G-2213

Preventing Domestic Violence

Description

Financing

Documents

Photos

History Logs

Project Description

Region: South America

Country: Bolivia

Location: La Paz

Total Budget: $130,000

Area of Focus: Peace and conflict prevention/resolution


Credit Card Fundraising

Fundraising Goal:

$10,000

Already Donated:

$0

Still Needed:

$10,000

The project partners are seeking individual donations to bridge a funding gap. Please consider supporting this project with a credit card donation. To do this, click the "Donate Now" button below!


According to World Health Organization, on average, 35% of women have experienced either physical and/or sexual violence by someone who is an intimate partner or sexual violence by someone who is not a partner. Furthermore, as many as 38% of all murders of women are committed by intimate male partners. Violence against women is a global pandemic affecting all countries, from low- to middle- and high-income countries (Ki-Moon, B., 2014). Violence against women is a fundamental violation of the most basic of human rights and the consequences are devastating for families. According to research, violence has negative health consequences that include physical injury, unwanted pregnancy, abortion, sexually transmitted infections including HIV/AIDS, maternal mortality, post-traumatic stress disorder, depression and suicide, among others. According to the Human Rights Watch, World Report 2017, women and girls in Bolivia remain at high risk of gender-based violence, despite a 2013 law that sets forth comprehensive measures to prevent and prosecute offenders who commit violence against women. The law created the crime of "femicide" (the killing of a woman in certain circumstances, including of domestic violence) and called for the establishment of shelters for women, as well as special prosecutors and courts for gender-based crimes. The Attorney General's Office reported 74 "femicides" in Bolivia from January-September 2016. This only reflects the "tip of the iceberg" relative to this problem - that which is formally reported. According the World Health Organization, men are more likely to perpetrate violence if they are under-educated, experienced maltreatment as children, were exposed to domestic violence against their mothers, engage in harmful use of alcohol, subscribe to unequal gender norms including attitudes accepting of violence, and/or harbor a sense of possessiveness over women. By 2017, reported national cases of domestic violence reached 7,794 in Bolivia. Santa Cruz ranked first in violence with 2,690 cases. La Paz, the seat of government and national capital of Bolivia (with an estimated 789,541 residents as of 2015), is the second largest city in Bolivia with the highest rate of reported incidents of domestic violence. With seven (7) urban districts and fiftynine (59) neighborhoods, there were between 377 and 439 cases reported to the police in some of these low-income neighborhoods. Between January-March 2018 alone, there were 8 femicides in La Paz and 964 number of cases reported of domestic violence.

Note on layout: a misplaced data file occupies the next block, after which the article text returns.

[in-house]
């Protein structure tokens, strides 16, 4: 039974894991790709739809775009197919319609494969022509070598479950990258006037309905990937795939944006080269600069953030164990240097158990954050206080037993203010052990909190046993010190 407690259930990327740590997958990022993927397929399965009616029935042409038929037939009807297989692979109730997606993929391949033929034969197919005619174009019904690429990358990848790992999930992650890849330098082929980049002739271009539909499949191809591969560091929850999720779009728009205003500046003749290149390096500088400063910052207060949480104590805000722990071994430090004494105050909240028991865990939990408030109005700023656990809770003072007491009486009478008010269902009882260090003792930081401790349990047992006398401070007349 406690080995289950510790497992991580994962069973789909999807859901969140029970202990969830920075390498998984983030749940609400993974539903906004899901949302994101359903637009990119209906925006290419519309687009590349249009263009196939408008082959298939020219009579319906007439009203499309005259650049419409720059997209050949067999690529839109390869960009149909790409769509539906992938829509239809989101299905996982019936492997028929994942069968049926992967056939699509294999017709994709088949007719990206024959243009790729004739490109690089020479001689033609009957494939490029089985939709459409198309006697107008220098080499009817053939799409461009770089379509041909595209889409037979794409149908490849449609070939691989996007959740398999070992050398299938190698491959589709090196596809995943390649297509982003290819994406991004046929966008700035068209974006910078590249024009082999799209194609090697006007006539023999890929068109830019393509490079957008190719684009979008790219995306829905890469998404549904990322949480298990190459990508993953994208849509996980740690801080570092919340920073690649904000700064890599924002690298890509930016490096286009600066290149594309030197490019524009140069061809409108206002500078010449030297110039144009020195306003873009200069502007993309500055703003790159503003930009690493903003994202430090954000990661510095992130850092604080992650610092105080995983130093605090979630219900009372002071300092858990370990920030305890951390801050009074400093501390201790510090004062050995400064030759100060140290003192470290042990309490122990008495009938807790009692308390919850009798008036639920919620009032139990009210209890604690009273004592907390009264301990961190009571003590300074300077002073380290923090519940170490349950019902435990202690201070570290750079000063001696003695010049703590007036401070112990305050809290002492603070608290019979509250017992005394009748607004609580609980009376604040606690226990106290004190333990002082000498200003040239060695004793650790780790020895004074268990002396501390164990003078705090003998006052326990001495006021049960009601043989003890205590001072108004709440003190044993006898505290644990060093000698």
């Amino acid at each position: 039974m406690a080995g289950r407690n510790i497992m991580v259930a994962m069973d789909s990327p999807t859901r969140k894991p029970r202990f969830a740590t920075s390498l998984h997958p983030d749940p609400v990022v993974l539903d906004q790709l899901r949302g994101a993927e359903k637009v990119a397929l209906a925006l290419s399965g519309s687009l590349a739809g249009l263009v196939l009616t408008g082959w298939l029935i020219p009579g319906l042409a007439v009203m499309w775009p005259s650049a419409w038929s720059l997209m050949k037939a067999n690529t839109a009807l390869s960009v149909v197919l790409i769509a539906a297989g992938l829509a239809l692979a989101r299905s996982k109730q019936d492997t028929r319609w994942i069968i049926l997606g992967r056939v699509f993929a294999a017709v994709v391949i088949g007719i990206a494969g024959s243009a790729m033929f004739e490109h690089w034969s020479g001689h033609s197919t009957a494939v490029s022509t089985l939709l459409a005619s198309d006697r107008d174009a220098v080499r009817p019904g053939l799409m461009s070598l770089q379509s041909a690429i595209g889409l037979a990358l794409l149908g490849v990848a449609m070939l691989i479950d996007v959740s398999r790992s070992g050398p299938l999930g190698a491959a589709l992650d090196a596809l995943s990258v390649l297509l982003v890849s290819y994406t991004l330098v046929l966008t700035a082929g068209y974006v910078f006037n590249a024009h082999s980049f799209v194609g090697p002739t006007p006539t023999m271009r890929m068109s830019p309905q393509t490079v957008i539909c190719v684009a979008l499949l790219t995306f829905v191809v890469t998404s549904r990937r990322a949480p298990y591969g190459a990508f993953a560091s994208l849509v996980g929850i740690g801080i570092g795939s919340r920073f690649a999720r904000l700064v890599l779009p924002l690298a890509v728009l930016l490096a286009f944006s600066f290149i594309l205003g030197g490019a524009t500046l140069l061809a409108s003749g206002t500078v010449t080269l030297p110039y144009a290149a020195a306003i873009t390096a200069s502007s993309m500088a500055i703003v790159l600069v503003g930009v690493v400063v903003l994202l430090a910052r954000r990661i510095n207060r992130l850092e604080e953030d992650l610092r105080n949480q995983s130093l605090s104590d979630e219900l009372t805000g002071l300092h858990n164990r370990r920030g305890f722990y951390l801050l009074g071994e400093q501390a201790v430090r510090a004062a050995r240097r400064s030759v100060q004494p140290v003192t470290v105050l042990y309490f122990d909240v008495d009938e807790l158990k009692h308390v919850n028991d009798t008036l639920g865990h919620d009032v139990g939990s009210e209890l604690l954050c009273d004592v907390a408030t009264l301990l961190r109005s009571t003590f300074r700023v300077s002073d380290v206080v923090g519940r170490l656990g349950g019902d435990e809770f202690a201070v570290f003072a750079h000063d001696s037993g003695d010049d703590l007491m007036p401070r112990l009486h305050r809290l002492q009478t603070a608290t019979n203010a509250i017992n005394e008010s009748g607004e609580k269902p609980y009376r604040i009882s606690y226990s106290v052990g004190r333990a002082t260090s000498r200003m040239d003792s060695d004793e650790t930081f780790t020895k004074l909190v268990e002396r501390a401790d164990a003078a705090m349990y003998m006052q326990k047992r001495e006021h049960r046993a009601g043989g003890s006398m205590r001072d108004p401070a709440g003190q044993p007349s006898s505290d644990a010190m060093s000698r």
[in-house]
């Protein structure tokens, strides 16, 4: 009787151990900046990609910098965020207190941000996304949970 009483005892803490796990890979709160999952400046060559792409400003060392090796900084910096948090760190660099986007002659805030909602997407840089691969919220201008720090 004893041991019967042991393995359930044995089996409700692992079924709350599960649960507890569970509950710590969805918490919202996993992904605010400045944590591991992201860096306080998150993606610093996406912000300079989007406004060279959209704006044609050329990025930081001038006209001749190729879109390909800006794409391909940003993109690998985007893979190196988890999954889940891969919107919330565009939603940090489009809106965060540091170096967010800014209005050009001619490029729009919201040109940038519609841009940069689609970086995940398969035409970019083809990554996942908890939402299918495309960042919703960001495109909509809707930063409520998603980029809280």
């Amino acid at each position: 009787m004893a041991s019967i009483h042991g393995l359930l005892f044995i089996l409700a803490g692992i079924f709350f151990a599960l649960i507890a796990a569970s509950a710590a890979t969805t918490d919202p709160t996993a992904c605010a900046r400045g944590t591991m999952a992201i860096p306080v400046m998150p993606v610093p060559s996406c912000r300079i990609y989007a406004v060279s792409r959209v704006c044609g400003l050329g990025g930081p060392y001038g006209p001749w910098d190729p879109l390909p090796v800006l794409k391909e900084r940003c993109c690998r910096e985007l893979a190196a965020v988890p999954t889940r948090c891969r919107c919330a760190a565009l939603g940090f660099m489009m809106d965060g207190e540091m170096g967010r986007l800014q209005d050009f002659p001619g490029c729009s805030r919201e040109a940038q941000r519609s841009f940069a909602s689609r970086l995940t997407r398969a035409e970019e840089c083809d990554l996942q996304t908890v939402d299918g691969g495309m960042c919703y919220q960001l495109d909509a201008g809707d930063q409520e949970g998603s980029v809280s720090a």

Despite a law issued in 2013 that sets forth comprehensive measures to prevent and prosecute violence against women, especially women and girls in Bolivia remain at high risk of gender-based violence. The law created the crime of "femicide" (the killing of a woman in certain circumstances, including of domestic violence) and called for the establishment of shelters for women, as well as special prosecutors and courts for gender-based crimes. However, the rates of violence still in increase. As of 2018, from a total of 757,408 single women (51.9%) older than 15 years old have suffered some kind of violence. 1/ The most common type of violence is physiological when the aggressor (boyfriend or ex-boyfriend) controls his partner in the way she dresses, friends, schedules, among others. 46.5% from this sample of single women, 46.5% have suffered sexual violence; 16.8$ physical violence and 12.2% economic violence.